Malcolm points out that the notion of innovation is important; who gets heard and who has a voice is a crucial part of the new. He ends his presentation by saying that the presentation’s title Beyond the cat and mouse chase? is meant to be an open question.
Thomas is a journalist for Follow the Money and a financial economist specialized in monetary policy and the banking sector. He is here to talk about Tether, a stable coin of fraudulent nature. He is on a mission to expose his skepticism towards it and starts by asking the audience whom do they trust with their money. ING? Bitcoin? European Central Bank? After a few hands raised here and there, he reflects publicly that there is not so much trust in general in this room. However, of all these tiny raised hands, it’s clear that European Central Bank is the winner of monetary trust.
Now moving on to Tether’s characteristics:
- Tether is a stable coin with a value of one dollar. Compared to Bitcoin, which fluctuates, its value is always one dollar.
- Total value of the Tether coins issued: 4,1 billion USD.
- Tether is being used more than Bitcoin, which makes it the biggest among the cryptocurrencies. This is because most of us still think in terms of a dollar and a euro, and all we want to know is how much money we actually have.
- It is claimed that Tether is issued only when there is an actual dollar to back it up. So, it’s always pegged to the dollar.
- The owners of the Tether company also own BitFinex, which is the largest bitcoin exchanges company, but not many people know about them. Here they are:
After giving some insight to Tether, Thomas moves on to support his skepticism towards it by showing the following examples of headlines related to Tether’s journey:
One of the headliners claimed that in order to back up Tether coins with Dollars, one obviously needs to have a bank account. However, many big banks didn’t want to deal with BitFinex, so the company owners had to work with companies that aren’t generally perceived to be highly trustworthy. Perhaps unsurprisingly then, 850 million dollars disappeared, of which 50-60 million was found in private accounts of this not highly-trustworthy company’s owners and managers. These are classic consequences of banks not wanting to work with a company like BitFinex.
Although there is little attention paid to Tether, its ideology serves as a great inspiration for fresh ideas, such as Facebook’s Libra. So, Thomas concludes, it’s a positive thing that EU central bank is winning the trust race, isn’t it?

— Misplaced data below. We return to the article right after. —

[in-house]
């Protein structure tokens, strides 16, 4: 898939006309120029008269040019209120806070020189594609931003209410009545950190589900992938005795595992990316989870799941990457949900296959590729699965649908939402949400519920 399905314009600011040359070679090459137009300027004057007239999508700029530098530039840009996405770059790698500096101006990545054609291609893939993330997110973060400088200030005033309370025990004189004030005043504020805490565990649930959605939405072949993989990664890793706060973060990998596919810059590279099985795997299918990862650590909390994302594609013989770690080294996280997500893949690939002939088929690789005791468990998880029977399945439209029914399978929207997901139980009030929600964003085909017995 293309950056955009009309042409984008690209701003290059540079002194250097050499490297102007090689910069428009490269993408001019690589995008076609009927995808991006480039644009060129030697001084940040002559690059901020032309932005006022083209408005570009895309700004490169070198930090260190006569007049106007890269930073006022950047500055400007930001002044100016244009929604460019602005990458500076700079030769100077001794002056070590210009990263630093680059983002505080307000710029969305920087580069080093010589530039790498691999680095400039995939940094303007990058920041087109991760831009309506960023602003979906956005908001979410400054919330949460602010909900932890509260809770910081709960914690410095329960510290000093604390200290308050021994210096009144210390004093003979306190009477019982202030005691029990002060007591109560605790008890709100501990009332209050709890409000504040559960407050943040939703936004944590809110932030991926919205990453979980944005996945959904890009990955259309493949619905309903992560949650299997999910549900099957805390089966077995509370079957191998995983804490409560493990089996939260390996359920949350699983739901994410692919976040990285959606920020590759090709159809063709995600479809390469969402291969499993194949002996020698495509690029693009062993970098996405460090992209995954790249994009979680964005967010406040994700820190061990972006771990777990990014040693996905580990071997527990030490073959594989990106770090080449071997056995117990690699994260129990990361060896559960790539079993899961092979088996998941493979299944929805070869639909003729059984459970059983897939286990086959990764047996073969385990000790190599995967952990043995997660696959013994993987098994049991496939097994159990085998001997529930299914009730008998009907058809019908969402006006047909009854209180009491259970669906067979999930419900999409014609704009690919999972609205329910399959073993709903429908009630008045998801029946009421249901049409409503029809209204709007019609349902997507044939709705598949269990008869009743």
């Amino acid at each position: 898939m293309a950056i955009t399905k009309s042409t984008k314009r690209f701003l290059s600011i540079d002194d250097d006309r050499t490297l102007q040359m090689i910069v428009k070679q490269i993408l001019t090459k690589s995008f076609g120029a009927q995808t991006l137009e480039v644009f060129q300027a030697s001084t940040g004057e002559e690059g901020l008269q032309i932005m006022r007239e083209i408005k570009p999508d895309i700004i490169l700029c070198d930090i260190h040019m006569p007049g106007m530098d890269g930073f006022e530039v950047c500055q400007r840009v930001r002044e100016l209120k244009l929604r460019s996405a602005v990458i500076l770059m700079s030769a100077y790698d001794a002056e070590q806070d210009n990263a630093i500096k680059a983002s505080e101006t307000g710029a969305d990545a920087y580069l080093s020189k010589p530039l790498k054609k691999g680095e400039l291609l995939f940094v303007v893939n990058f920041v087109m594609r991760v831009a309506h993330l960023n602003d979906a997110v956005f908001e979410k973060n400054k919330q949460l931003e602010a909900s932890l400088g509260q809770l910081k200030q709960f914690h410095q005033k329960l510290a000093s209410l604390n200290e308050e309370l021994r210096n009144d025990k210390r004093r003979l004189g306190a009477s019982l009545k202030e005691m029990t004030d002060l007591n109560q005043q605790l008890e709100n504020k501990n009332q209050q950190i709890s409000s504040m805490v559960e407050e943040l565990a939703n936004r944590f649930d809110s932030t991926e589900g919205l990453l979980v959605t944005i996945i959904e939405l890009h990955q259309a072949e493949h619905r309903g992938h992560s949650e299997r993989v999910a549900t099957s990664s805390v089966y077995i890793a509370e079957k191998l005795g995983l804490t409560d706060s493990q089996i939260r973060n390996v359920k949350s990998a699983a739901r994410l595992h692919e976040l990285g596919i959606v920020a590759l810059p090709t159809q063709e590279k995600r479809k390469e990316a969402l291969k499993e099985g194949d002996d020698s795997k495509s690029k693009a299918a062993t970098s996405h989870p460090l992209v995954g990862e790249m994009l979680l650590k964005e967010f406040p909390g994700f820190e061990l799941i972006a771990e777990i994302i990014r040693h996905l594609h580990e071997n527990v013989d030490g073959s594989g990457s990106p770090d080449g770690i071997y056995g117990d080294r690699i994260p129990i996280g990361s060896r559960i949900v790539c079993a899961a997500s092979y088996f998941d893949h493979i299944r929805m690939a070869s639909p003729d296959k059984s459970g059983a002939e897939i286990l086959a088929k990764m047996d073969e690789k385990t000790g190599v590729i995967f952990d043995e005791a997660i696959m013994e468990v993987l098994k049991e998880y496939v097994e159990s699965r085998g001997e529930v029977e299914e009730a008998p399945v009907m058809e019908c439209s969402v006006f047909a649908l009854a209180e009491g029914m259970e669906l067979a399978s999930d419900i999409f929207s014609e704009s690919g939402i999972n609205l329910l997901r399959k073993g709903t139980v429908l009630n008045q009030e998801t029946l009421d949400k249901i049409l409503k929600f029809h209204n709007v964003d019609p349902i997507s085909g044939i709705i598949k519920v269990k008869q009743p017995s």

Balasz invites Josephine, Malcolm, and Thomas back on stage, and the questions start flowing in.
One of the first, and main question was:
What is the need for digital money? Do we need it now, or will we need it once we get accustomed to it?
**I must say that at this point, there was some tension in the air, which indeed led to a very interesting discussion. (Balasz was right when he said that it will be interesting)**
A societal monetary perspective is that we value currency as an important medium, which we don’t want to crash. General panic makes people take money out of banks to protect what’s theirs, and that’s what causes banks to collapse. Afterwards, as we know, governments can bail them out. The bigger question however remains unanswered: who is responsible for this madness? The market doesn’t govern itself, we need to move on and find another system of governance. We need to build systems that try to re-think finance in terms of human values and priorities. Finance and crypto do not care about these, and distribution of power follows the same old patterns.
Are cryptocurrencies necessary? What is the social form that will exist around them? What are we actually discussing? The optimization of cryptocurrencies without the discussing what the necessity is?
At this point, the moderator got a bit confused with all these different perspectives that the topic was approached from. He asks the following: Whose perspective are we discussing, actually?
Here is the thing: We cannot (only) choose an idealistic approach to address the issue, because the fact is that all currencies are built on a dollar and we cannot run away from that fact. Replacing the dollar on a global scale is not happening any time soon, and that’s why we speak of re-building the monetary system. However, re-designing cannot happen until we are able to have a democratic situation, obviously, and discuss the value of a value, value of privacy, and the value of democracy (again: who can participate in deciding for the system).
Thomas said something beautiful and I will just quote him here for the end:
“We need to use the knowledge from institutions, but not let the institutions design the systems”
There is indeed, hope in experimentation.